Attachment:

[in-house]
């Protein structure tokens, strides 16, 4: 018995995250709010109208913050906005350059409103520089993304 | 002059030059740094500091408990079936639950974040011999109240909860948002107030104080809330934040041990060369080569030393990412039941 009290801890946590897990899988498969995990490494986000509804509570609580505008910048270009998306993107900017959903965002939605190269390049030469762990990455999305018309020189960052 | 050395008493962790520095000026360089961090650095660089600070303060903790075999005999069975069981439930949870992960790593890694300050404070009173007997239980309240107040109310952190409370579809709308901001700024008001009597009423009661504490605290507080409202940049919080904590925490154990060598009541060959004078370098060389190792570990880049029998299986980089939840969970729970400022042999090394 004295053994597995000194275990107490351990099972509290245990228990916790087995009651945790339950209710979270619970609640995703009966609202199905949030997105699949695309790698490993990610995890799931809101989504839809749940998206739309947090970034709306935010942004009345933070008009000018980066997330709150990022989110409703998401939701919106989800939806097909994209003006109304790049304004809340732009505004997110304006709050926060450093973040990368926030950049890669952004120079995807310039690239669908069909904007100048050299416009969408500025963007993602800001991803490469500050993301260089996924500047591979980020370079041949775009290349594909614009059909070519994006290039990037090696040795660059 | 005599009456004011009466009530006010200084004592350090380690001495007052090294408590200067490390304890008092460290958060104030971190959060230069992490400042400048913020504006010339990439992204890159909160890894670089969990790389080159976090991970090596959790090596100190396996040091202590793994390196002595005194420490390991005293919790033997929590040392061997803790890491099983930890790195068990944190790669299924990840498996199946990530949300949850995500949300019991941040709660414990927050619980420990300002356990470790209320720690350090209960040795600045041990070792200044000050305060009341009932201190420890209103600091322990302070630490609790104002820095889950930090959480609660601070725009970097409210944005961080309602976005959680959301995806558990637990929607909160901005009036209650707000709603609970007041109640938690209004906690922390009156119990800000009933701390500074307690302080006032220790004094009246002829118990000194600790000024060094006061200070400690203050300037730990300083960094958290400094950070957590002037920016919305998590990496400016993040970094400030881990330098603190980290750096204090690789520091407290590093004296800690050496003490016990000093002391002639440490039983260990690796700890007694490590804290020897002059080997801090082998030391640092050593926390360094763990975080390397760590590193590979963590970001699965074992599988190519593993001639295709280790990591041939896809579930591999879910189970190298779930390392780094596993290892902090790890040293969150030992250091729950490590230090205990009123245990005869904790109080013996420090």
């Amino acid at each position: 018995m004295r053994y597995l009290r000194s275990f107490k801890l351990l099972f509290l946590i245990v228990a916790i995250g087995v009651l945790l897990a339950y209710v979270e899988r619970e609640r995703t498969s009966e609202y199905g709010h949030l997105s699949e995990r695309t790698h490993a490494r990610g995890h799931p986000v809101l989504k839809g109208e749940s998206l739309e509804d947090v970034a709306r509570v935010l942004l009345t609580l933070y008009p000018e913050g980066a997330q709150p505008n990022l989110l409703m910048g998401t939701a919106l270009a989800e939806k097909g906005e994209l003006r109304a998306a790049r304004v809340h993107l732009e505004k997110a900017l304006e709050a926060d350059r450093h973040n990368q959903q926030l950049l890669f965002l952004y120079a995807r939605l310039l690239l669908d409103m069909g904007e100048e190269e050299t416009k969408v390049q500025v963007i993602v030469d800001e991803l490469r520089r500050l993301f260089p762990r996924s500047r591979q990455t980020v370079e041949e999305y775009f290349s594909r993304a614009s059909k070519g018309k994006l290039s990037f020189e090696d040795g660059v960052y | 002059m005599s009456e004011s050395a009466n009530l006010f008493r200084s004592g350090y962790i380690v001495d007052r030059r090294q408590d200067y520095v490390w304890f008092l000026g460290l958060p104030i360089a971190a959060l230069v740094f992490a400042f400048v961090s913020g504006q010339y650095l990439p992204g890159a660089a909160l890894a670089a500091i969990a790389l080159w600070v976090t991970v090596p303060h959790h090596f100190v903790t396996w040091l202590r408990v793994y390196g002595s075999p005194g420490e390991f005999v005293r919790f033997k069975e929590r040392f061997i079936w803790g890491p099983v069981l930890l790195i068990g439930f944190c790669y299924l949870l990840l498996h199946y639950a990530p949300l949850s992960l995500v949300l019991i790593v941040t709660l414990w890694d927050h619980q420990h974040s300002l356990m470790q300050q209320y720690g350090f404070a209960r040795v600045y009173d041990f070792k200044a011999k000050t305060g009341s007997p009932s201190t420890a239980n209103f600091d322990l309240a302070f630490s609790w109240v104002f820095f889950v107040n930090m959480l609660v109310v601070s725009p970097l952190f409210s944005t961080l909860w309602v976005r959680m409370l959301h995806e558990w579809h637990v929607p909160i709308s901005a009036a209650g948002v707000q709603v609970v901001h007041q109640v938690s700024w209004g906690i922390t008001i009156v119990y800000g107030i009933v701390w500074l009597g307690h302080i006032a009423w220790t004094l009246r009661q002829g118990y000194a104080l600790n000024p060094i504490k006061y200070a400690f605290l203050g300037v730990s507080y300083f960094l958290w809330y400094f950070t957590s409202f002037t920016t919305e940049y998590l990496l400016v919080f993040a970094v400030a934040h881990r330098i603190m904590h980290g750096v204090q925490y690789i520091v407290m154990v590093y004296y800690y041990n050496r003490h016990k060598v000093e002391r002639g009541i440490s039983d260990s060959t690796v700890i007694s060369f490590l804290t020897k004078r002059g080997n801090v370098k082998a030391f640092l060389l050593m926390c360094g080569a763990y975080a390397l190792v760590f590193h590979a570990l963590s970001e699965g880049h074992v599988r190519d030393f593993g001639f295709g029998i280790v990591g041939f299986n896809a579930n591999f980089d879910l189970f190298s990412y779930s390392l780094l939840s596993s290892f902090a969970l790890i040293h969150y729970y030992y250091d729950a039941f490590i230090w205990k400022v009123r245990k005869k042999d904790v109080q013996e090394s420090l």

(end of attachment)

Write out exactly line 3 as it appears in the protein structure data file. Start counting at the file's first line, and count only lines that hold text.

């Amino acid at each position: 018995m004295r053994y597995l009290r000194s275990f107490k801890l351990l099972f509290l946590i245990v228990a916790i995250g087995v009651l945790l897990a339950y209710v979270e899988r619970e609640r995703t498969s009966e609202y199905g709010h949030l997105s699949e995990r695309t790698h490993a490494r990610g995890h799931p986000v809101l989504k839809g109208e749940s998206l739309e509804d947090v970034a709306r509570v935010l942004l009345t609580l933070y008009p000018e913050g980066a997330q709150p505008n990022l989110l409703m910048g998401t939701a919106l270009a989800e939806k097909g906005e994209l003006r109304a998306a790049r304004v809340h993107l732009e505004k997110a900017l304006e709050a926060d350059r450093h973040n990368q959903q926030l950049l890669f965002l952004y120079a995807r939605l310039l690239l669908d409103m069909g904007e100048e190269e050299t416009k969408v390049q500025v963007i993602v030469d800001e991803l490469r520089r500050l993301f260089p762990r996924s500047r591979q990455t980020v370079e041949e999305y775009f290349s594909r993304a614009s059909k070519g018309k994006l290039s990037f020189e090696d040795g660059v960052y | 002059m005599s009456e004011s050395a009466n009530l006010f008493r200084s004592g350090y962790i380690v001495d007052r030059r090294q408590d200067y520095v490390w304890f008092l000026g460290l958060p104030i360089a971190a959060l230069v740094f992490a400042f400048v961090s913020g504006q010339y650095l990439p992204g890159a660089a909160l890894a670089a500091i969990a790389l080159w600070v976090t991970v090596p303060h959790h090596f100190v903790t396996w040091l202590r408990v793994y390196g002595s075999p005194g420490e390991f005999v005293r919790f033997k069975e929590r040392f061997i079936w803790g890491p099983v069981l930890l790195i068990g439930f944190c790669y299924l949870l990840l498996h199946y639950a990530p949300l949850s992960l995500v949300l019991i790593v941040t709660l414990w890694d927050h619980q420990h974040s300002l356990m470790q300050q209320y720690g350090f404070a209960r040795v600045y009173d041990f070792k200044a011999k000050t305060g009341s007997p009932s201190t420890a239980n209103f600091d322990l309240a302070f630490s609790w109240v104002f820095f889950v107040n930090m959480l609660v109310v601070s725009p970097l952190f409210s944005t961080l909860w309602v976005r959680m409370l959301h995806e558990w579809h637990v929607p909160i709308s901005a009036a209650g948002v707000q709603v609970v901001h007041q109640v938690s700024w209004g906690i922390t008001i009156v119990y800000g107030i009933v701390w500074l009597g307690h302080i006032a009423w220790t004094l009246r009661q002829g118990y000194a104080l600790n000024p060094i504490k006061y200070a400690f605290l203050g300037v730990s507080y300083f960094l958290w809330y400094f950070t957590s409202f002037t920016t919305e940049y998590l990496l400016v919080f993040a970094v400030a934040h881990r330098i603190m904590h980290g750096v204090q925490y690789i520091v407290m154990v590093y004296y800690y041990n050496r003490h016990k060598v000093e002391r002639g009541i440490s039983d260990s060959t690796v700890i007694s060369f490590l804290t020897k004078r002059g080997n801090v370098k082998a030391f640092l060389l050593m926390c360094g080569a763990y975080a390397l190792v760590f590193h590979a570990l963590s970001e699965g880049h074992v599988r190519d030393f593993g001639f295709g029998i280790v990591g041939f299986n896809a579930n591999f980089d879910l189970f190298s990412y779930s390392l780094l939840s596993s290892f902090a969970l790890i040293h969150y729970y030992y250091d729950a039941f490590i230090w205990k400022v009123r245990k005869k042999d904790v109080q013996e090394s420090l």